24 May 2010

The Devil's in the Details

There is something wrong with archaeologists. Maybe its the National Register criterion that's the problem. All i know is that archaeologists will not, for the life of them, make a determination of eligibility regarding a site. Its like a fuse in their brains blow in the process of writing their reports and the only words they are able to use are "probably" "likely" "might be" "could be" etc. Makes me want to blow my brains out.

I'm an archaeologist and I have had coworkers/bosses try to talk me out of an "eligible" or "not eligible" determination. Its one thing to argue for one or the other designation but to argue for "possibly"....mind boggling. Of course no one wants to be the one to agree to the destruction of a lithic scatter which later turns out to be a pre-clovis camp, but honestly, does that ever happen? No.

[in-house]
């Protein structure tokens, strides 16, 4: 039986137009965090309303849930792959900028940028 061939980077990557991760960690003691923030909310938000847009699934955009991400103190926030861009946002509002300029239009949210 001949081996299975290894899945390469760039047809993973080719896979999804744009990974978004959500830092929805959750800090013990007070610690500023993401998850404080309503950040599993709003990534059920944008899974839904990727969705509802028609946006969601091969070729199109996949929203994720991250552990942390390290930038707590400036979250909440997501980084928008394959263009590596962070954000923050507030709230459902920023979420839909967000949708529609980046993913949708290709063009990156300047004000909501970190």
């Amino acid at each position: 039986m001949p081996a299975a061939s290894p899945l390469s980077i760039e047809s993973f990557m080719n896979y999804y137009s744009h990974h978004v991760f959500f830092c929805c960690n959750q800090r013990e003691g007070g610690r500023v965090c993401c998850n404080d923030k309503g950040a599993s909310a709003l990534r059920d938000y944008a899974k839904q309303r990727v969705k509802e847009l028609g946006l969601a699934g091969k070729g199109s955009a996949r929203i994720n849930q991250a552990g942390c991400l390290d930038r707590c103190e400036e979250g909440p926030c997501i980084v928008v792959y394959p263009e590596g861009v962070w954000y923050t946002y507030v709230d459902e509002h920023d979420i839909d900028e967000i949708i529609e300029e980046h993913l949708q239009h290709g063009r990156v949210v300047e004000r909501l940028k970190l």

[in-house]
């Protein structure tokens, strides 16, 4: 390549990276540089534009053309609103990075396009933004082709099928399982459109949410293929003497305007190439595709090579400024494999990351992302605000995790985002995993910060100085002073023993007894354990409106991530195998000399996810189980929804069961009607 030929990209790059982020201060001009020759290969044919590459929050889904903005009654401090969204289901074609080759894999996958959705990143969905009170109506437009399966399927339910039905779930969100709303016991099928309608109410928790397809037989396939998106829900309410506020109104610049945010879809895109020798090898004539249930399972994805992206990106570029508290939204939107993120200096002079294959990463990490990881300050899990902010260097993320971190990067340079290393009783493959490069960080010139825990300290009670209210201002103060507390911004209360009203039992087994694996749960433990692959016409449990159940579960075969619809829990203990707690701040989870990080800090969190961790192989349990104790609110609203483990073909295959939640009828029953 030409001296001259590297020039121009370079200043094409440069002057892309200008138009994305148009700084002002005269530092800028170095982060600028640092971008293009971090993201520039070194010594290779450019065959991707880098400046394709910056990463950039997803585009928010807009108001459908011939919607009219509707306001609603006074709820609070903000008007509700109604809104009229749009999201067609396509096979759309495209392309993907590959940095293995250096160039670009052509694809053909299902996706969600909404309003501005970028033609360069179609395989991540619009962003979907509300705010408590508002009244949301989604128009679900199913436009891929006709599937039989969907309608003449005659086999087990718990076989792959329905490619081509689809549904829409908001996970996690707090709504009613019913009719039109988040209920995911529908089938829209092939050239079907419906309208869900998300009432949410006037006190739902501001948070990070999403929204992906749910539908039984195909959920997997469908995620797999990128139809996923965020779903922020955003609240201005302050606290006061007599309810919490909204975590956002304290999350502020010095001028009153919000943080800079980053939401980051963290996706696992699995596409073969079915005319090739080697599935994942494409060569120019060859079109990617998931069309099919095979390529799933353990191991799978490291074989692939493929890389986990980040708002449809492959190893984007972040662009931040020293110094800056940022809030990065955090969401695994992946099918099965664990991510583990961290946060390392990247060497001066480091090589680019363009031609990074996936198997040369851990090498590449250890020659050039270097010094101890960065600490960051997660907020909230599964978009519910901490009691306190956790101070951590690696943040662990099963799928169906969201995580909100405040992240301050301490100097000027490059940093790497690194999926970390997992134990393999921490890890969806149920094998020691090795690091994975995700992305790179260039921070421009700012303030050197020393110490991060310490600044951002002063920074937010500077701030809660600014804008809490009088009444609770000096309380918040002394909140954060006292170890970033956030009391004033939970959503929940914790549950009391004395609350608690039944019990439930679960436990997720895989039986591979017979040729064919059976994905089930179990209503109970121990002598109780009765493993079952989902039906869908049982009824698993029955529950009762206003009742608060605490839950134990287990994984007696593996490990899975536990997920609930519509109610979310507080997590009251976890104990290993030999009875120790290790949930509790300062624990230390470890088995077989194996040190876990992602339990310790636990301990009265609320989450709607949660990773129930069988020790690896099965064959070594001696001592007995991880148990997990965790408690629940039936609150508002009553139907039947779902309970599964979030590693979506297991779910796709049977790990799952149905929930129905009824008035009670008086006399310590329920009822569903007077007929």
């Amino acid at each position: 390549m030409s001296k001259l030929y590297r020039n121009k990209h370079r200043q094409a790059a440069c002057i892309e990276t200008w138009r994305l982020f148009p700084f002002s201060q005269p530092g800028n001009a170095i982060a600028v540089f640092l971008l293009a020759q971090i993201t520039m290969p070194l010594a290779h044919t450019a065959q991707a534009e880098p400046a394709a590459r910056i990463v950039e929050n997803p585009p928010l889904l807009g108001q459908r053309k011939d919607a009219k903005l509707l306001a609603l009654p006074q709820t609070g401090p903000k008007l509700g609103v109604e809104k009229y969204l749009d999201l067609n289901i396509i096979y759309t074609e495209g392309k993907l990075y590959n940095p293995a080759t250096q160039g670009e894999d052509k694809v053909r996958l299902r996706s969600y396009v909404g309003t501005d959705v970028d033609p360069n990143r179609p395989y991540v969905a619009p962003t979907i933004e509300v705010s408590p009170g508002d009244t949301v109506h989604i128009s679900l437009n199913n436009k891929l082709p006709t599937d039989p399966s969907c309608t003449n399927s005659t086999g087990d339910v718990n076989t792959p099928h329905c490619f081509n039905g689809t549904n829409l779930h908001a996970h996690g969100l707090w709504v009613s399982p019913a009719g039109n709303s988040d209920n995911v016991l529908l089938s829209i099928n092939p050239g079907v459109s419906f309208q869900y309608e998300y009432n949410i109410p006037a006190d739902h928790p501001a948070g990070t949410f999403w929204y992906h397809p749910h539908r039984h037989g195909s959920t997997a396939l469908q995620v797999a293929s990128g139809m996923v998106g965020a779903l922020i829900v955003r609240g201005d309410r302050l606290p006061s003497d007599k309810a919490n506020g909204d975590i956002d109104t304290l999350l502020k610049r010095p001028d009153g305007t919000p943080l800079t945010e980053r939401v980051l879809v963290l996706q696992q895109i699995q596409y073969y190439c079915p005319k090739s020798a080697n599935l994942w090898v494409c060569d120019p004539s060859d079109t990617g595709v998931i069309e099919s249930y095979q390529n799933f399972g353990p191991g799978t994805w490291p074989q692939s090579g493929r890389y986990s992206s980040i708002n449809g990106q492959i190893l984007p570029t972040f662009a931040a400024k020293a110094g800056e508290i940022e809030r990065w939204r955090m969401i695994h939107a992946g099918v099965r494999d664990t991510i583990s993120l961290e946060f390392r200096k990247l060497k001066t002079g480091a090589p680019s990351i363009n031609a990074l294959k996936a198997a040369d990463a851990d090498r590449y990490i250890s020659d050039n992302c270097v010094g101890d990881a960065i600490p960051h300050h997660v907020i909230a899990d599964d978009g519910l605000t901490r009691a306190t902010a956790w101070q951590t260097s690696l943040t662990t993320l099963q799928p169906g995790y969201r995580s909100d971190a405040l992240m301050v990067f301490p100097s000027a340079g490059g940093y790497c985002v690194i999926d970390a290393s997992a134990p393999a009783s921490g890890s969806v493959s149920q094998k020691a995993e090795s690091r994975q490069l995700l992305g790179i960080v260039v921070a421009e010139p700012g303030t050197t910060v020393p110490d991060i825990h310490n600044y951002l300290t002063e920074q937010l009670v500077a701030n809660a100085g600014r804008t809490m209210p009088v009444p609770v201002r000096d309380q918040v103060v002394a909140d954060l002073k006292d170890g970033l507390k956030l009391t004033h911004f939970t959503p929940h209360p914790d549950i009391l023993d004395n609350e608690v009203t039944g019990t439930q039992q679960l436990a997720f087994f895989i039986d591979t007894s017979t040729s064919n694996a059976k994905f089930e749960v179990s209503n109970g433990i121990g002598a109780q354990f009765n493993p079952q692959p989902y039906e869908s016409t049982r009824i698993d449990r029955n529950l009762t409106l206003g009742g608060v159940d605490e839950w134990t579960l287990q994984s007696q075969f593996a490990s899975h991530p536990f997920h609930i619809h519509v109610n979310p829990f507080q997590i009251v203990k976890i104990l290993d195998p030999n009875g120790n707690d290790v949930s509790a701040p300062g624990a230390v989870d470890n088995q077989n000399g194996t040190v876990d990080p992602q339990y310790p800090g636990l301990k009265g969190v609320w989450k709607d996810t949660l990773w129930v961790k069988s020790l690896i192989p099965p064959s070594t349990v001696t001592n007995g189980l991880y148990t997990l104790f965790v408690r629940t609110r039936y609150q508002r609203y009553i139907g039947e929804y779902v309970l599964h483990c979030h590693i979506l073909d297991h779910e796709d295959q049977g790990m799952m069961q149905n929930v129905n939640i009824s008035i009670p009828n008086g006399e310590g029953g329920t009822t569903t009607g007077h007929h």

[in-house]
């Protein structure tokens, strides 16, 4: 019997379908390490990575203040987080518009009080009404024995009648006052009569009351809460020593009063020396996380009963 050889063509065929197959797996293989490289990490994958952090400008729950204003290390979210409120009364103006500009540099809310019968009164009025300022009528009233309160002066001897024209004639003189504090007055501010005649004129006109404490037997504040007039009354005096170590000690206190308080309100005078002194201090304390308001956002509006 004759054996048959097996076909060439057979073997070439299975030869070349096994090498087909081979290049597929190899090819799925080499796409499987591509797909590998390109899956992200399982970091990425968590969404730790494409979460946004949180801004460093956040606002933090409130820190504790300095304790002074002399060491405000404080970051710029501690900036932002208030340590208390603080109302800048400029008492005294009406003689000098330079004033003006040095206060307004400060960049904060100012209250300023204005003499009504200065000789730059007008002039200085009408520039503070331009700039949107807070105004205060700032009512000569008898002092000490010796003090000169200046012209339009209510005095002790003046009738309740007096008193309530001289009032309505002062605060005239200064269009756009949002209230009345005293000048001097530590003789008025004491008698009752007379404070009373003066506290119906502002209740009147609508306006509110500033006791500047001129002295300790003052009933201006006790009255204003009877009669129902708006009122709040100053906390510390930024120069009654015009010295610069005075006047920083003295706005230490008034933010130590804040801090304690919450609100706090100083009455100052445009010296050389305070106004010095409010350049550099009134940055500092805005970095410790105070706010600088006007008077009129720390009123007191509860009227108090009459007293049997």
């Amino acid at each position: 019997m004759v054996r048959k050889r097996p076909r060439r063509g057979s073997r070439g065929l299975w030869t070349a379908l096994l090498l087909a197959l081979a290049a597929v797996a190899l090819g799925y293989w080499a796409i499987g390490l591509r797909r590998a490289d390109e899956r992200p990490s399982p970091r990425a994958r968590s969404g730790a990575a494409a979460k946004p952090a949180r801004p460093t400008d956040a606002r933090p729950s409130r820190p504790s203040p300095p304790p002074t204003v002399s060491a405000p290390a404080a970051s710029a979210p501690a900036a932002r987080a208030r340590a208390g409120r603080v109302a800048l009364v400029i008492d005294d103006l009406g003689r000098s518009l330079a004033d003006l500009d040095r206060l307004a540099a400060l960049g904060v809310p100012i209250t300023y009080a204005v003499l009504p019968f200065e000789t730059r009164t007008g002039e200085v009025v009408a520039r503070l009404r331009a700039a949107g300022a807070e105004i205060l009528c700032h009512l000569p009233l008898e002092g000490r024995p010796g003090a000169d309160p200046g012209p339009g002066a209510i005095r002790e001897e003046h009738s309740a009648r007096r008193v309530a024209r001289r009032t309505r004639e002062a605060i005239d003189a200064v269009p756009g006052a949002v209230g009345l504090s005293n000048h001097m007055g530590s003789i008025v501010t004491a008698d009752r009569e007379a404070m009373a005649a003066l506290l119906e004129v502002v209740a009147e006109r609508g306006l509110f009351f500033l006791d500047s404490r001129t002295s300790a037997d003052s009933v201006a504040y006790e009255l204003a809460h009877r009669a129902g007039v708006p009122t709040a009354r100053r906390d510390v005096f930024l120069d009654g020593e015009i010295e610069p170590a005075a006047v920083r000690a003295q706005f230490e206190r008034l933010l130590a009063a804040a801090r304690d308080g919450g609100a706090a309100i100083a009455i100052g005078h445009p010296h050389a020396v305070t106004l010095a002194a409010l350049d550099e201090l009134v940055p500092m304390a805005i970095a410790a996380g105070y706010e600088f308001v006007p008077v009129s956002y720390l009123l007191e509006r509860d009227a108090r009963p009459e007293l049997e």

It could be that criteria D is so vague, asking for a determination on a site that may be likely to yield information important in prehistory or history. How can you really know with shovel tests or a couple 1x1's. I understand the idea that you need to test more to be absolutely certain but i cant imagine that anyone thought criteria D would lead to every single site being called "possibly eligible". At some point aren't we being asked to use our education, experience and judgment to decide one way or another?

This wishy-washy determination makes for a sticky wicket when it comes to ICRMPS, PAs, MOAs. (I'm folksy and possibly British!)

So...to all my archaeology pals...nut up and make a decision.

**peaches and tweets**

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